Buy-to-letMay 26 2017

One in five landlords to raise rents

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One in five landlords to raise rents

One in five landlords plan to raise rents as the government’s tax shake up of the buy-to-let sector starts to take effect.

Online letting agent has revealed landlords will experience an average 13 per cent increase in their taxable profit from 2017 to 2018 to 2018 to 2019, leading many to pass on the extra financial burden to tenants.

Changes due to be phased in from 6 April mean landlords must now pay tax on turnover, rather than the difference between rental income and mortgage interest.

By 2020, 100 per cent of buy-to-let finance costs will be restricted to the basic tax rate of only 20 per cent.

A spokesman for Upad said some landlords may find themselves being tipped into the higher tax bracket even if their income does not increase, leaving many renting at a loss and subsidising their property every month.

But the letting agent pointed out that there are other options for landlords to consider besides rent increases, including setting up a company to buy property, or transferring an existing property to a limited company or a lower-rate tax payer if it is jointly owned.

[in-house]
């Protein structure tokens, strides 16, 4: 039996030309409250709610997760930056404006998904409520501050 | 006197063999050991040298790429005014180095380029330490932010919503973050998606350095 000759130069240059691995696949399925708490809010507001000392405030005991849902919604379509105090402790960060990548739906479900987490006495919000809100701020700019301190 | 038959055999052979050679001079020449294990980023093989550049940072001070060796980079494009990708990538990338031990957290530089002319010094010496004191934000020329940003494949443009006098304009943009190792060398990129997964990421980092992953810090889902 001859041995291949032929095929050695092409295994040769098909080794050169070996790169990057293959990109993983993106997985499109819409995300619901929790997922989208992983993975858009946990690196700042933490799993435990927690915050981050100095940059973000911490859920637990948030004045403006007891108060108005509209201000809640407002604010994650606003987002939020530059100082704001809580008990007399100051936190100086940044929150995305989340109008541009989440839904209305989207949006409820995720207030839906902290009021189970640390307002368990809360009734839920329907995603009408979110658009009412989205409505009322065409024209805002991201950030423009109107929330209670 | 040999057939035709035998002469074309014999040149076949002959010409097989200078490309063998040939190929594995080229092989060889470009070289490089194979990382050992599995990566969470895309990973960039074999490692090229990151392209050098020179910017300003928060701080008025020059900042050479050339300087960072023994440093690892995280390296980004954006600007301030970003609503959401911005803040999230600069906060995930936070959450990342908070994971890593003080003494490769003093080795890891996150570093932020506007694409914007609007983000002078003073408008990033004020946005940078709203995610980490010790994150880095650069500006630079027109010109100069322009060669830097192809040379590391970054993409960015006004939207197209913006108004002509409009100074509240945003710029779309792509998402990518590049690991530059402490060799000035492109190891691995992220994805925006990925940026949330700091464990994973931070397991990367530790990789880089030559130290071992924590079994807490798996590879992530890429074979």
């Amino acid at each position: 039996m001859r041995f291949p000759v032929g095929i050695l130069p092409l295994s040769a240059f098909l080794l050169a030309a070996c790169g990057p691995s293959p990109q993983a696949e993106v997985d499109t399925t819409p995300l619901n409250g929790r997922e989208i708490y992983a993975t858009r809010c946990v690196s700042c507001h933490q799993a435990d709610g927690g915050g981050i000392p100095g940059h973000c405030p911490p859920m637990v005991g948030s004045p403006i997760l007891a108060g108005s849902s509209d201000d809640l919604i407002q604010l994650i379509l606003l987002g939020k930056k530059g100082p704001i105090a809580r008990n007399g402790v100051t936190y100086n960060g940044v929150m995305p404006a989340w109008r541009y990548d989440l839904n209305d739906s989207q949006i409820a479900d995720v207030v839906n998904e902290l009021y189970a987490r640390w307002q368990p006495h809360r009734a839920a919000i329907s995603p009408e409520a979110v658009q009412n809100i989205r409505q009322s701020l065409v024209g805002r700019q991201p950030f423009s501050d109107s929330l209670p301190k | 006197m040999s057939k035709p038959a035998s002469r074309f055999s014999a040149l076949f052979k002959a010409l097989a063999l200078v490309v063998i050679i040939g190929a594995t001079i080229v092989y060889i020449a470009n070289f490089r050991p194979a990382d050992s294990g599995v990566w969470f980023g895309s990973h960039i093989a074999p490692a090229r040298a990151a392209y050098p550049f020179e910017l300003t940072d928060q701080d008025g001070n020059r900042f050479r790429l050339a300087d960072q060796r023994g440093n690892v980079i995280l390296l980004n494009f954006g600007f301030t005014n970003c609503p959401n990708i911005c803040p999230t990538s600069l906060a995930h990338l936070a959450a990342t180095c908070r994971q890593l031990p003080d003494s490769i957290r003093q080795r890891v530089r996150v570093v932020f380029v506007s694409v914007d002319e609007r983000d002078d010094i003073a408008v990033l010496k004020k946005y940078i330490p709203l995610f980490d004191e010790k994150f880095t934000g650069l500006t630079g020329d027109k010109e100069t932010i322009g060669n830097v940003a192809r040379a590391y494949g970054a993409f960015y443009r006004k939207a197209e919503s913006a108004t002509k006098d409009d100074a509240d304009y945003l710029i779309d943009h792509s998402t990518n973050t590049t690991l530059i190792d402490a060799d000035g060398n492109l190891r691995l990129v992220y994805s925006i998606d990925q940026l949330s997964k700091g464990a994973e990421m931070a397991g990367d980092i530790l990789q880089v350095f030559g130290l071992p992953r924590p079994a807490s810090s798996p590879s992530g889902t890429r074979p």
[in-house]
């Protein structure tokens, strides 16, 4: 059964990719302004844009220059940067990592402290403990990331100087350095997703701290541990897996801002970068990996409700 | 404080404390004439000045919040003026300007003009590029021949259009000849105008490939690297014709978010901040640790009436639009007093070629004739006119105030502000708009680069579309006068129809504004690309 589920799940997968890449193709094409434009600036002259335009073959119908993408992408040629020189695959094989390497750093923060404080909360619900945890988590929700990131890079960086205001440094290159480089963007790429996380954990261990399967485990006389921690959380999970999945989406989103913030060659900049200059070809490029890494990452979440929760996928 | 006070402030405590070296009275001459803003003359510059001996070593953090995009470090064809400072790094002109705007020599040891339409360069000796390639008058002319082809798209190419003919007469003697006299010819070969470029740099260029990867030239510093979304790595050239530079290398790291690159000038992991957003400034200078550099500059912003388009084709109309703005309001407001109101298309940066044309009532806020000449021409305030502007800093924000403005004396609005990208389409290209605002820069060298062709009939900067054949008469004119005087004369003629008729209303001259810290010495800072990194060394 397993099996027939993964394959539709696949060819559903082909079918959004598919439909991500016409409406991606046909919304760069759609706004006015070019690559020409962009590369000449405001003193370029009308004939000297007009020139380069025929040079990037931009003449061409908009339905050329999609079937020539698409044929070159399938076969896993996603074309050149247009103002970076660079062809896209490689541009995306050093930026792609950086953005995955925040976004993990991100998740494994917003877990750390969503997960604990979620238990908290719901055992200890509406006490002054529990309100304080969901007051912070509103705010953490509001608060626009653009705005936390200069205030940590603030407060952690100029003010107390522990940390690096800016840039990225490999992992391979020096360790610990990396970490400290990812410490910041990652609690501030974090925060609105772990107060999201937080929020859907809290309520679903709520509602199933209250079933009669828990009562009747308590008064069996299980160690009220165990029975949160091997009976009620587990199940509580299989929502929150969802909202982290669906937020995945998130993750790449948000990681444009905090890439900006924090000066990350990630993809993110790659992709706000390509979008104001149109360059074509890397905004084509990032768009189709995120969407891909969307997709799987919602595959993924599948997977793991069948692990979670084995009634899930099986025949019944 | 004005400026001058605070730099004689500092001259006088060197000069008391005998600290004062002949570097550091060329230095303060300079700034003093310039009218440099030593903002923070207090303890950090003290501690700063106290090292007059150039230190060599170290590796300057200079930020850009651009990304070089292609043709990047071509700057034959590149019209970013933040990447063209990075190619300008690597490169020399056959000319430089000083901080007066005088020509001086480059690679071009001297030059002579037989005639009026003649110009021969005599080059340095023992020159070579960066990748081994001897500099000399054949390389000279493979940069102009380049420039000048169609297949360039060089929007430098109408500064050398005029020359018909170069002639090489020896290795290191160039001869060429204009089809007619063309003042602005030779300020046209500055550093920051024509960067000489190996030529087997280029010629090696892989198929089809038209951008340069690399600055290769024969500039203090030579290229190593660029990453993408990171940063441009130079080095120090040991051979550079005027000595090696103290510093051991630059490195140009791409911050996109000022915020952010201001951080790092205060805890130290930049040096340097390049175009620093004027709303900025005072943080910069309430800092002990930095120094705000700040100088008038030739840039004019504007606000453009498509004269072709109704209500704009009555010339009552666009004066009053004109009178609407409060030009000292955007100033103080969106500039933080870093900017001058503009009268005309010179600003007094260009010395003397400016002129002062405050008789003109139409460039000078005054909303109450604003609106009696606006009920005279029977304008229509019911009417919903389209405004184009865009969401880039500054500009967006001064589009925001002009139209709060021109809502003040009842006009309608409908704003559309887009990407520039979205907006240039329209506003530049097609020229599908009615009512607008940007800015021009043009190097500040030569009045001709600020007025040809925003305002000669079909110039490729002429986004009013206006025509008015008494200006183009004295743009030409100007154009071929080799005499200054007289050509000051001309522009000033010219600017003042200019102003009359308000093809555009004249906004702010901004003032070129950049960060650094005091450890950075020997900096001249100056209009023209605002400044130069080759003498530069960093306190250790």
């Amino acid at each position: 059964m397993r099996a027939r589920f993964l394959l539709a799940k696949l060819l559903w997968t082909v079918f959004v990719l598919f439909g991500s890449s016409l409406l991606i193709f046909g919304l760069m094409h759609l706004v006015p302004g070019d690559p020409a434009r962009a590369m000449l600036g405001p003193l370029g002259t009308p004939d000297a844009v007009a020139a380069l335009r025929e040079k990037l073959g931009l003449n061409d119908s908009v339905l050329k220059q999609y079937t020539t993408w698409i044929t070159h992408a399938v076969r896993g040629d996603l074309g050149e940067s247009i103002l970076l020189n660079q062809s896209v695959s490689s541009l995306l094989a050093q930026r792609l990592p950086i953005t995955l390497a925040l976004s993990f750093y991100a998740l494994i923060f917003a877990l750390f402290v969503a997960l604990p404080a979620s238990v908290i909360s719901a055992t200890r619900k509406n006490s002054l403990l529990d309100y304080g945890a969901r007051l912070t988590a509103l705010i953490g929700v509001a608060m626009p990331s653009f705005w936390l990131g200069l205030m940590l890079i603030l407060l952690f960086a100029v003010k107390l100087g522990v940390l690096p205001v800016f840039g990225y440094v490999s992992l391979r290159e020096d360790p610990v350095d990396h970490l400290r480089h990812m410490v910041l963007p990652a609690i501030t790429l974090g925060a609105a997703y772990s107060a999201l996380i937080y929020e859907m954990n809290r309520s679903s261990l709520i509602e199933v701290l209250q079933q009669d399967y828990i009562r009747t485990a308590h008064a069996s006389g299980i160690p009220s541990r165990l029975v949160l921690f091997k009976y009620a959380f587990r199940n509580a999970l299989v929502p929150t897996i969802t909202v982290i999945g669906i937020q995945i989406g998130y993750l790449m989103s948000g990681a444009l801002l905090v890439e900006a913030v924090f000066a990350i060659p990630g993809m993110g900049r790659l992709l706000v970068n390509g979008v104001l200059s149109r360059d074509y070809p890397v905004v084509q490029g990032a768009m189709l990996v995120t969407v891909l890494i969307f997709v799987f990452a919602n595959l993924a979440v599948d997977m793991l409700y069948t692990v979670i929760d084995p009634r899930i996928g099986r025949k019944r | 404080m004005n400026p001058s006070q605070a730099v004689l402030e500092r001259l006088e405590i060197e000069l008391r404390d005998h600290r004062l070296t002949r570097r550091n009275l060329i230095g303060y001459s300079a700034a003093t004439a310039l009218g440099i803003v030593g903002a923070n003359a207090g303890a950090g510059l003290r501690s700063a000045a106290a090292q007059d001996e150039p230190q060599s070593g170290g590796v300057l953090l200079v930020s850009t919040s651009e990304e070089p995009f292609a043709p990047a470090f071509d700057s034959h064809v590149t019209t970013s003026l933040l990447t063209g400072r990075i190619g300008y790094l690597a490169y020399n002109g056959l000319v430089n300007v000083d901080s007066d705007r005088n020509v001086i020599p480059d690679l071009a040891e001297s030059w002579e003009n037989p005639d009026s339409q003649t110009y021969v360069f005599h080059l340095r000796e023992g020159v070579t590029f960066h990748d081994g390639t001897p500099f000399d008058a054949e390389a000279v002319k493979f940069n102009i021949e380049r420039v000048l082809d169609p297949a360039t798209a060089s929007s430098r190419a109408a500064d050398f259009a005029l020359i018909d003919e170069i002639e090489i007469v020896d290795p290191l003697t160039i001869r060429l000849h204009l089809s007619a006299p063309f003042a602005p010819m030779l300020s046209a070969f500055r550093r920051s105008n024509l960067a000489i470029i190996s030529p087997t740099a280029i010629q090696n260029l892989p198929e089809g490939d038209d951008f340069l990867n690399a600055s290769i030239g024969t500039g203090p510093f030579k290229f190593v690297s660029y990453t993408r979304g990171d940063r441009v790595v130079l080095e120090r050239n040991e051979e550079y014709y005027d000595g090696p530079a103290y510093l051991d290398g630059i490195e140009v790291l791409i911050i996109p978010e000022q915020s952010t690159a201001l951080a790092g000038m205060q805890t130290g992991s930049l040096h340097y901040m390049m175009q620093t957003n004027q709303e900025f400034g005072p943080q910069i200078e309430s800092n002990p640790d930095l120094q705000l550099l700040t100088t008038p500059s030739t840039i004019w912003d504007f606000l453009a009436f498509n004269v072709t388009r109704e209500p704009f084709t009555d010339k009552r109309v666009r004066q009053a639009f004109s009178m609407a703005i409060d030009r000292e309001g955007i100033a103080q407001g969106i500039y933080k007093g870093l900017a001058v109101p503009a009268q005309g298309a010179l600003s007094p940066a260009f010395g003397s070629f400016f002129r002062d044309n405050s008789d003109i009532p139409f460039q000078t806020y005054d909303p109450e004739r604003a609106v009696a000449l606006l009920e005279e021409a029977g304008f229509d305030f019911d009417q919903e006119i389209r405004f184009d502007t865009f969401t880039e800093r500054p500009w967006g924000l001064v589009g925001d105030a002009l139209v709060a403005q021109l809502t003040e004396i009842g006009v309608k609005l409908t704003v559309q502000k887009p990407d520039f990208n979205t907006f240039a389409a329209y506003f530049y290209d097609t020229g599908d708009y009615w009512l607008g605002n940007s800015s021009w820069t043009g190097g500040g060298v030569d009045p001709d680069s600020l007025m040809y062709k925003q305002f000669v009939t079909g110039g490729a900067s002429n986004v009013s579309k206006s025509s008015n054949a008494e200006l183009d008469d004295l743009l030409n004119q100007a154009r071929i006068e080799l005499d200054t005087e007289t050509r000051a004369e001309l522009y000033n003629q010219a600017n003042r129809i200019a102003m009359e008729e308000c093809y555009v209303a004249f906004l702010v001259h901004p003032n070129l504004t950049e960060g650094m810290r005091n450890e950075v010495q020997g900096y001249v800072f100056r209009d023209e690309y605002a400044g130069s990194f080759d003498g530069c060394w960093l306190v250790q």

James Davis, chief executive and founder of, said: “Landlords should also look at ways to negotiate with their letting agent and be vigilant to agents trying to increase their commission or other fees, as they look to flesh out their profits following the ban on tenancy fees. 

“Landlords can minimise the impact of the tax changes through saving money spent on advertising and tenancy set-up by using an online letting agent like ourselves.”

Rebecca Robertson, director and financial planner at Chatham-based Evolution for Women, said she thought raising rents could cause too much competition in the market and was not necessarily the solution.

“I think more information needs to be provided from the government in terms of how landlords can be more efficient with their tax,” she added.

“Limited companies are a great option because you can hold the money in the business and draw it out when you need it. The business would continue to buy future properties, and if the strategy is long-term growth, that is brilliant.

“The hesitation is on mortgages, which are not in their name but in the business’ name. There are not a huge number of options at the moment, but there are some who will even do start-up companies.

“The more demand there is, the more lenders will get on board. I can see it becoming a big growth market.”